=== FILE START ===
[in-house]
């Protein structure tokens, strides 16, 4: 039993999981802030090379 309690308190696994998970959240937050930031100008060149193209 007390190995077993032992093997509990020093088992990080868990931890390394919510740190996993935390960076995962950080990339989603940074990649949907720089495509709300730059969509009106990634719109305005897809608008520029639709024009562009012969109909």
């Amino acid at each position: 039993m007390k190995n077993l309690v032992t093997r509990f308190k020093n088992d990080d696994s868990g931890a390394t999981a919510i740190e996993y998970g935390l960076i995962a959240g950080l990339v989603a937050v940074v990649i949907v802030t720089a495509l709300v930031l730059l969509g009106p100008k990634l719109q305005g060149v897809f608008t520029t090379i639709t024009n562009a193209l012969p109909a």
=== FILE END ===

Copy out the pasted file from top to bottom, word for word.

[in-house]
């Protein structure tokens, strides 16, 4: 039993999981802030090379 309690308190696994998970959240937050930031100008060149193209 007390190995077993032992093997509990020093088992990080868990931890390394919510740190996993935390960076995962950080990339989603940074990649949907720089495509709300730059969509009106990634719109305005897809608008520029639709024009562009012969109909």
């Amino acid at each position: 039993m007390k190995n077993l309690v032992t093997r509990f308190k020093n088992d990080d696994s868990g931890a390394t999981a919510i740190e996993y998970g935390l960076i995962a959240g950080l990339v989603a937050v940074v990649i949907v802030t720089a495509l709300v930031l730059l969509g009106p100008k990634l719109q305005g060149v897809f608008t520029t090379i639709t024009n562009a193209l012969p109909a």